Most of what passes for commentary or learned analysis about corruption in the press, on social media, or elsewhere does little more than say (again and again and again) that corruption is a pressing problem and that it should be addressed. However valuable such calls to action might have been in the early years of the anticorruption movement, as Matthew suggested some time ago (almost two years ago to be exact), the principle of diminishing returns has long since set in. I have serious doubts that another newspaper op-ed, “thought piece,” or (even) blog post will prompt one more policymaker or citizen to take up the anticorruption cause. If they have not by now, they simply aren’t going to.
Rather than wasting energy and time and sending more innocent trees to their death in the hopes of enlisting the remaining holdouts to the cause, here are three projects activists can tackle that will make a difference in the fight to curb corruption.
1) Track the fate of payers and takers in the same cross-border bribery cases. Although no longer a rare event, it is still newsworthy when, following the conviction or guilty plea of a company or individual for bribing a public official in another country, the bribe-taker is prosecuted. For every payer there is a taker, and so for every case where a bribe-payer is called to account, there should be one calling the taker to account. The excuses for why there is not ran the gamut from impunity to political pressure to a lack of capacity to some combination thereof. Ending or at least sharply curtailing transnational bribery requires cracking down on the “demand side” as well as the “supply side,” and spotlighting those governments that aren’t prosecuting their officials for bribe taking will put pressure on them to start cracking down. Instead of one more screed about how bad corruption is, why not use the time to start a “Wiki” where the fates of payers and takers in transnational cases are recorded? Instead of writing another call to action, why not put time in updating the site?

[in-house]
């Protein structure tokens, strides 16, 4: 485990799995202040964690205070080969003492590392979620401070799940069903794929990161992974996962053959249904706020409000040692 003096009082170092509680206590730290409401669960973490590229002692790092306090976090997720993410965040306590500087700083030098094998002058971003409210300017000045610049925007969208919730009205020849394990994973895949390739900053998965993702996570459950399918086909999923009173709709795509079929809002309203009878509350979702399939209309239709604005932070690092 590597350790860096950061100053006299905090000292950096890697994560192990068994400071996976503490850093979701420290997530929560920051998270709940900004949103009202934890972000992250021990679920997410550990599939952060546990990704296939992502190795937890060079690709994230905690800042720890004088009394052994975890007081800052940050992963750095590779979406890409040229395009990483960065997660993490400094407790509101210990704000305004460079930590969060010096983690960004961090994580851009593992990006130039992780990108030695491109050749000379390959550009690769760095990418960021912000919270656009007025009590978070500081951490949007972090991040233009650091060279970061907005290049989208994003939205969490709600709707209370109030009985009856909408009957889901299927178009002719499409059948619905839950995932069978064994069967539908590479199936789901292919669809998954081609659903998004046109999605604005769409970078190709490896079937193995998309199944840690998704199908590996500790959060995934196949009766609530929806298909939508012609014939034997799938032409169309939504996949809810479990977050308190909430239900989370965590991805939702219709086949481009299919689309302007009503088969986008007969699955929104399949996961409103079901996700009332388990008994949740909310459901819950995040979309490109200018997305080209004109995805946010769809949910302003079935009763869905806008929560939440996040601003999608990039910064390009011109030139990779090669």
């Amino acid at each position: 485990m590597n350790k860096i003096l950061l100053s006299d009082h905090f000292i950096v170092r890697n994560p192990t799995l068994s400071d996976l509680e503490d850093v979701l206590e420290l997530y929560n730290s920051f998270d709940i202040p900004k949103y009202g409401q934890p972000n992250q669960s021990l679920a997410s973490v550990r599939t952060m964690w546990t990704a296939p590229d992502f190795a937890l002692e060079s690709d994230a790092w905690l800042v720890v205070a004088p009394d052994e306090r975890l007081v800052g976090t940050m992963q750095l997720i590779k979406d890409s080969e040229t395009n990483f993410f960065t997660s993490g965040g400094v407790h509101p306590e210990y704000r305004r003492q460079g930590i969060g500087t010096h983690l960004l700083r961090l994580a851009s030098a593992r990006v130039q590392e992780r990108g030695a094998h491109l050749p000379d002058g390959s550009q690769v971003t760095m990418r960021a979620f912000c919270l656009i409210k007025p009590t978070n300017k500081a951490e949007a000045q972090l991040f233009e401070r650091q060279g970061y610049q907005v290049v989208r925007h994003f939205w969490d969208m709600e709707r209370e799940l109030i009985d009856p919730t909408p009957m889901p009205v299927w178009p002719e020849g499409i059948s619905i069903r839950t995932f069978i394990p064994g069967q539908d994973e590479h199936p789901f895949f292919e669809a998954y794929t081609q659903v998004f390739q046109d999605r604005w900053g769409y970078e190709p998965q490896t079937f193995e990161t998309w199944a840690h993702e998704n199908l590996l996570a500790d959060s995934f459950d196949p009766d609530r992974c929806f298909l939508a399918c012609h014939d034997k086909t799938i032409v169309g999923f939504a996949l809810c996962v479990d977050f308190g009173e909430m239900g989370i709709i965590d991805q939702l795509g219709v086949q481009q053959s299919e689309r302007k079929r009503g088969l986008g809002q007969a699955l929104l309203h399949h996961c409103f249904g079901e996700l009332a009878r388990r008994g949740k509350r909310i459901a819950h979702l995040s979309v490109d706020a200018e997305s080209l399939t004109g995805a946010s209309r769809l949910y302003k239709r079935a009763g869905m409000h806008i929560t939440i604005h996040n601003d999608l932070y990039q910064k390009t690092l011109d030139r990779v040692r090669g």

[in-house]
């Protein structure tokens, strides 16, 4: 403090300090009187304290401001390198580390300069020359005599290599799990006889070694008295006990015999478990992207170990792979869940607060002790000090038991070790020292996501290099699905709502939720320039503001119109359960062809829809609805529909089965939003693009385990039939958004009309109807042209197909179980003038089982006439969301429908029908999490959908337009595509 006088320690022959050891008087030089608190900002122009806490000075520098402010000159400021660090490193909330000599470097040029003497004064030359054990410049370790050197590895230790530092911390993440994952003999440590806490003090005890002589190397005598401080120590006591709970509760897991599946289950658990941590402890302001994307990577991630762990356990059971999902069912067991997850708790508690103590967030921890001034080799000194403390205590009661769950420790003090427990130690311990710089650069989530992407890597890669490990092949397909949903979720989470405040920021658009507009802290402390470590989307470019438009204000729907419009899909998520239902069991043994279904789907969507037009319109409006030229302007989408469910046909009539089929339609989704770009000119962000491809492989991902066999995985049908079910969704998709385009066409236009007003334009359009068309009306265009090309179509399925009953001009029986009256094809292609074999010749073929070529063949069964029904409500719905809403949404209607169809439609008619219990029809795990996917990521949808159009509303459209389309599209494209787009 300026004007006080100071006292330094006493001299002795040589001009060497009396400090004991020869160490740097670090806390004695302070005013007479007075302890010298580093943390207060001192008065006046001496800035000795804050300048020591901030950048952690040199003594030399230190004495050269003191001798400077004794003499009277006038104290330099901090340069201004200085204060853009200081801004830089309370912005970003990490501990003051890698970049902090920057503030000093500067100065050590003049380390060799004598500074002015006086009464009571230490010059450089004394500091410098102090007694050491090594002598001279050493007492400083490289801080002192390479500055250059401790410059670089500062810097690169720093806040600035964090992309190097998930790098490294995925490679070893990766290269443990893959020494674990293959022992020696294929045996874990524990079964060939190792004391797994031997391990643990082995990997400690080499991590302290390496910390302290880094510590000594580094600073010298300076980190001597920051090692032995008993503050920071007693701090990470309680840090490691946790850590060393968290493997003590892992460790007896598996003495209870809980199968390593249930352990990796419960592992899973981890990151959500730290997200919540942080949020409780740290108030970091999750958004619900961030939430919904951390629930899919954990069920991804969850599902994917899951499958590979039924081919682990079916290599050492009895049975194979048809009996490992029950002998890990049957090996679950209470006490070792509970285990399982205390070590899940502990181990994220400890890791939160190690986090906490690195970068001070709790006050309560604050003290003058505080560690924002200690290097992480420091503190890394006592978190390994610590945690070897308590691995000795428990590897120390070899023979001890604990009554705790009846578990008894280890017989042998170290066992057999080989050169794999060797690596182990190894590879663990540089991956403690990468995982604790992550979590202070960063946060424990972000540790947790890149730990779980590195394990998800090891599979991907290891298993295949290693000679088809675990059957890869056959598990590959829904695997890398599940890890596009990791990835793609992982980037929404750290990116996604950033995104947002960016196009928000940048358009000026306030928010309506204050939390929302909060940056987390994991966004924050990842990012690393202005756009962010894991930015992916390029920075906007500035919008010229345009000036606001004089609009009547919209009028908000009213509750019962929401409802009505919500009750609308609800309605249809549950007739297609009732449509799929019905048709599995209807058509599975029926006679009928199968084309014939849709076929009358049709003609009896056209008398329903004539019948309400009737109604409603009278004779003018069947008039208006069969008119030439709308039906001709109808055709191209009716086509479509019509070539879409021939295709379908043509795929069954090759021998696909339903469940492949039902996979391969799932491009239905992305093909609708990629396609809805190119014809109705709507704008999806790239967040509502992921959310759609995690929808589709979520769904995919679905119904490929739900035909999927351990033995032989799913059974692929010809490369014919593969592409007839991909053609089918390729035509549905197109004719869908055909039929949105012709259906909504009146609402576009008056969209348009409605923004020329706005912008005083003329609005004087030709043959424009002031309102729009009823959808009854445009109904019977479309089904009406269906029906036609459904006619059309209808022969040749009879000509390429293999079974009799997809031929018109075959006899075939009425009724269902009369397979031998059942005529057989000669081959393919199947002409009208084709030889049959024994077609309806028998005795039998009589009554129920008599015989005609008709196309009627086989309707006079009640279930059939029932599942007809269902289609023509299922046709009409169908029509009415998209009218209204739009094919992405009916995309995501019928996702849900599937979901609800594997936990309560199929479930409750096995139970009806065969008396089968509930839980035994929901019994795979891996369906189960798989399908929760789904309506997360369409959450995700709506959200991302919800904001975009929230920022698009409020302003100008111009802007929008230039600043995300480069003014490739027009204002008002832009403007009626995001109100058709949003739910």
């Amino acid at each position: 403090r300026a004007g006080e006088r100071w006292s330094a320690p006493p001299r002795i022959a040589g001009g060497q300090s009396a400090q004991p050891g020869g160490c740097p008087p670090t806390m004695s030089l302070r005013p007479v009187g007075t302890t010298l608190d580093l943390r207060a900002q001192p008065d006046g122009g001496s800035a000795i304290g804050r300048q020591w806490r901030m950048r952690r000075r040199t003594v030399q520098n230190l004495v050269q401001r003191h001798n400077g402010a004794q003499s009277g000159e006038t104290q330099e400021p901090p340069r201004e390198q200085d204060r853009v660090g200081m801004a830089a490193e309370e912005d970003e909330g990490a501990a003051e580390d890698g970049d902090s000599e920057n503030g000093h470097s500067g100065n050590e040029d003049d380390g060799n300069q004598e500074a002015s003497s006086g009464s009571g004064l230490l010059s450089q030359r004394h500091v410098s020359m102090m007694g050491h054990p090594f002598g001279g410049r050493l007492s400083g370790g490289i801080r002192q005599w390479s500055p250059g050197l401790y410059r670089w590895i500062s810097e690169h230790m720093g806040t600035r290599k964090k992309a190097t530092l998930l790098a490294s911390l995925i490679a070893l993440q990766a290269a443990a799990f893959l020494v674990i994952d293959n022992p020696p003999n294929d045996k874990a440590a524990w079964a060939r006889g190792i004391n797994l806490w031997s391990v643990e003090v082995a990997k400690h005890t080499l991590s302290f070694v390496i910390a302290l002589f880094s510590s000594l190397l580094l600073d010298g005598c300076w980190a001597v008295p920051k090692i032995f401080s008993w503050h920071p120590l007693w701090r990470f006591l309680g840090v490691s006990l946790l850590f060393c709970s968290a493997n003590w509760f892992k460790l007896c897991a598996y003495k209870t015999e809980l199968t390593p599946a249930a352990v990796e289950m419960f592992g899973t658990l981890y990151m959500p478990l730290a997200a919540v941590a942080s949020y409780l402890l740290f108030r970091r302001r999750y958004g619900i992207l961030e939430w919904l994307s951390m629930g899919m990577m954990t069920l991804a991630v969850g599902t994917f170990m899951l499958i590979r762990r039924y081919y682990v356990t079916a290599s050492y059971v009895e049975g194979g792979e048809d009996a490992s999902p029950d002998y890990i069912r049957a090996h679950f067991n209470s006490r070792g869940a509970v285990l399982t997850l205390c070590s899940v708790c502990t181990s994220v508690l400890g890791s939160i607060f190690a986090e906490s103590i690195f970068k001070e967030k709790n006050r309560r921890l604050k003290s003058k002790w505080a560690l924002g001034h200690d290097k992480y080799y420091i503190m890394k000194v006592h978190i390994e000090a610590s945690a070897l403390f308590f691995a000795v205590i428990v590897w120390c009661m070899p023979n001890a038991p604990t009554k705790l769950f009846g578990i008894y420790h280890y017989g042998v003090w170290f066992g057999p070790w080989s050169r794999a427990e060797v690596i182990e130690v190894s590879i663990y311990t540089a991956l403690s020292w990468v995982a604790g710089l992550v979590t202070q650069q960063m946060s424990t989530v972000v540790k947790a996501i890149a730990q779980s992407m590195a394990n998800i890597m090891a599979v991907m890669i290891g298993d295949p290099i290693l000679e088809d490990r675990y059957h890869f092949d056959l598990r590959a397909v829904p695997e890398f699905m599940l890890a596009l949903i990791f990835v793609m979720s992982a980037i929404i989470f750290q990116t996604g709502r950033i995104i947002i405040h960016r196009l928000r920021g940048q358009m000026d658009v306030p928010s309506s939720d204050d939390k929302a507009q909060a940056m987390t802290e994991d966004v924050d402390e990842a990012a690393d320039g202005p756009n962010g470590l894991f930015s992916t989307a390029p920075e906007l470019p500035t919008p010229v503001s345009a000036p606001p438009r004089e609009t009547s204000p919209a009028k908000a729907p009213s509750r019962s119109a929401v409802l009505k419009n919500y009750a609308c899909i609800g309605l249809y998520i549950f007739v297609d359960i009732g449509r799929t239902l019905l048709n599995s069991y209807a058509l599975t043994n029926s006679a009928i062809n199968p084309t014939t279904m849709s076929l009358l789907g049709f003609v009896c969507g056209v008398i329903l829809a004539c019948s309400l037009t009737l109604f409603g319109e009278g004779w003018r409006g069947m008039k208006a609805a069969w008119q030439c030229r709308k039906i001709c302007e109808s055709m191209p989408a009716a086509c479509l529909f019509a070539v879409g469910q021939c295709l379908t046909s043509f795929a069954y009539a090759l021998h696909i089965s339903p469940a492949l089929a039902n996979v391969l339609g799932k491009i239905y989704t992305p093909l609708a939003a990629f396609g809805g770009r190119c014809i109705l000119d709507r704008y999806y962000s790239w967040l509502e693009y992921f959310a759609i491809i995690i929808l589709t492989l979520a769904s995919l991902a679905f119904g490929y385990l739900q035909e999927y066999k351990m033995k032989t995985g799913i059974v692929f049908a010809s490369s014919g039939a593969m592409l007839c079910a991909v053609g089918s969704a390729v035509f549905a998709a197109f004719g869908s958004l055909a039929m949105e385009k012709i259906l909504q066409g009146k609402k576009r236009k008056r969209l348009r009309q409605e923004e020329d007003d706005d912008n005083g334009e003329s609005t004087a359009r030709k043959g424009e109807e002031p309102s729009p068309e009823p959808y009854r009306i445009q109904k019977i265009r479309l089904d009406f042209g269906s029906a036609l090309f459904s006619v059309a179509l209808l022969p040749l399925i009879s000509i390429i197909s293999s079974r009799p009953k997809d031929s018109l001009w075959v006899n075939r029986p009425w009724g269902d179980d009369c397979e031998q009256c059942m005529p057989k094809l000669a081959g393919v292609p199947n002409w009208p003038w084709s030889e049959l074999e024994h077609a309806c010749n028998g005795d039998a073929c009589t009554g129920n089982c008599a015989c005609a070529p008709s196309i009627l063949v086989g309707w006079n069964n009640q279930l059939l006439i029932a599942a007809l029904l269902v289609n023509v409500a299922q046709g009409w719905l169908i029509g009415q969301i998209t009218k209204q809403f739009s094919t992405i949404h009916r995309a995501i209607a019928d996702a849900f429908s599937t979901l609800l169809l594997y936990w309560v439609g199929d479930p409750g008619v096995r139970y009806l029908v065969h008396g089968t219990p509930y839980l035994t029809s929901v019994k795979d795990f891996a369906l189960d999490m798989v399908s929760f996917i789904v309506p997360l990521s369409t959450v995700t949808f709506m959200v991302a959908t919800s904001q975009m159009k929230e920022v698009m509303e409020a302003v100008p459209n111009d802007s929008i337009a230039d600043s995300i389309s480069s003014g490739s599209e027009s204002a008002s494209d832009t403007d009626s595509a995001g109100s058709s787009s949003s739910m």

2) Tweet the private air travel of corrupt officials. Last week Richard Cassin reported on a Twitter account that tracks planes registered to or used by despots when they fly into and out of Geneva, Switzerland. As Cassin explained, not every dictator is traveling to Geneva to launder the proceeds of corruption or participate in other corruption-related acts. Some surely are though, and creating a permanent record of their travel to a destination where they might not only shines a light on what they could be up to but creates an evidence trail for prosecutors and investigators. Flight data on other airports is online as is data on what kleptocrats and kleptocratic governments own what planes. Let’s get tweeting.
3) Update the IMF’s Public Investment Management Index. Infrastructure development is considered critical for economic growth, particularly in low income countries, yet as any number of reports show (here and here for examples), the construction industry is laced with corruption; indeed Transparency International’s Bribe Payers Index regularly rates it the most corrupt of the industries surveyed. Reducing corruption in infrastructure development is therefore a must for developing nations, and one of the best ways they can do so is by benchmarking their procedures for overseeing infrastructure spending against those of other nations. An IMF-created index allows governments to do so, but it has not been updated since 2011. Anticorruption advocates could update the figures, if not for all countries then for a handful, say those in a particular region.
All three of these projects are time-consuming to be sure, but unlike time devoted to writing one more piece on the evils of corruption, the time spent on each of these will advance the anticorruption cause.